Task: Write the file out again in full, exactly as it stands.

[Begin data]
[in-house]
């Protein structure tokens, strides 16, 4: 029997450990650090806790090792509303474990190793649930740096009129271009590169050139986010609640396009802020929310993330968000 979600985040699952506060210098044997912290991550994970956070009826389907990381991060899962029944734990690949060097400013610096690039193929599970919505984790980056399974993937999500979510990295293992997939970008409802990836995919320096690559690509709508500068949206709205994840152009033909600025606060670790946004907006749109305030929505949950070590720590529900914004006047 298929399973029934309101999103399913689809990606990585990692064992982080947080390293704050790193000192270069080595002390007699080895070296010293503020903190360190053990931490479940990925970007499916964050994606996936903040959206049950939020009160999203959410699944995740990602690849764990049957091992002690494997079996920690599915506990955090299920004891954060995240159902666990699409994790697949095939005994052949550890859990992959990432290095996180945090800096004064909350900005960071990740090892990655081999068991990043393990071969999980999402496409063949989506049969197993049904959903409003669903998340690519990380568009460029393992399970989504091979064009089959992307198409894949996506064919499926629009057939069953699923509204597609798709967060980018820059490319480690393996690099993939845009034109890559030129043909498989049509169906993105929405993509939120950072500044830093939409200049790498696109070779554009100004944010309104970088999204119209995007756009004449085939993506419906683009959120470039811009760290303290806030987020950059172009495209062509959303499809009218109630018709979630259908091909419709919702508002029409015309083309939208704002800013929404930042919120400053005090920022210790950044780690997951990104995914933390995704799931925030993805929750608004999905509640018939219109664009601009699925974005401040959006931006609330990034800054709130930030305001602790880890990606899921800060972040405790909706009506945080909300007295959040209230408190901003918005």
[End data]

[in-house]
């Protein structure tokens, strides 16, 4: 029997450990650090806790090792509303474990190793649930740096009129271009590169050139986010609640396009802020929310993330968000 979600985040699952506060210098044997912290991550994970956070009826389907990381991060899962029944734990690949060097400013610096690039193929599970919505984790980056399974993937999500979510990295293992997939970008409802990836995919320096690559690509709508500068949206709205994840152009033909600025606060670790946004907006749109305030929505949950070590720590529900914004006047 298929399973029934309101999103399913689809990606990585990692064992982080947080390293704050790193000192270069080595002390007699080895070296010293503020903190360190053990931490479940990925970007499916964050994606996936903040959206049950939020009160999203959410699944995740990602690849764990049957091992002690494997079996920690599915506990955090299920004891954060995240159902666990699409994790697949095939005994052949550890859990992959990432290095996180945090800096004064909350900005960071990740090892990655081999068991990043393990071969999980999402496409063949989506049969197993049904959903409003669903998340690519990380568009460029393992399970989504091979064009089959992307198409894949996506064919499926629009057939069953699923509204597609798709967060980018820059490319480690393996690099993939845009034109890559030129043909498989049509169906993105929405993509939120950072500044830093939409200049790498696109070779554009100004944010309104970088999204119209995007756009004449085939993506419906683009959120470039811009760290303290806030987020950059172009495209062509959303499809009218109630018709979630259908091909419709919702508002029409015309083309939208704002800013929404930042919120400053005090920022210790950044780690997951990104995914933390995704799931925030993805929750608004999905509640018939219109664009601009699925974005401040959006931006609330990034800054709130930030305001602790880890990606899921800060972040405790909706009506945080909300007295959040209230408190901003918005």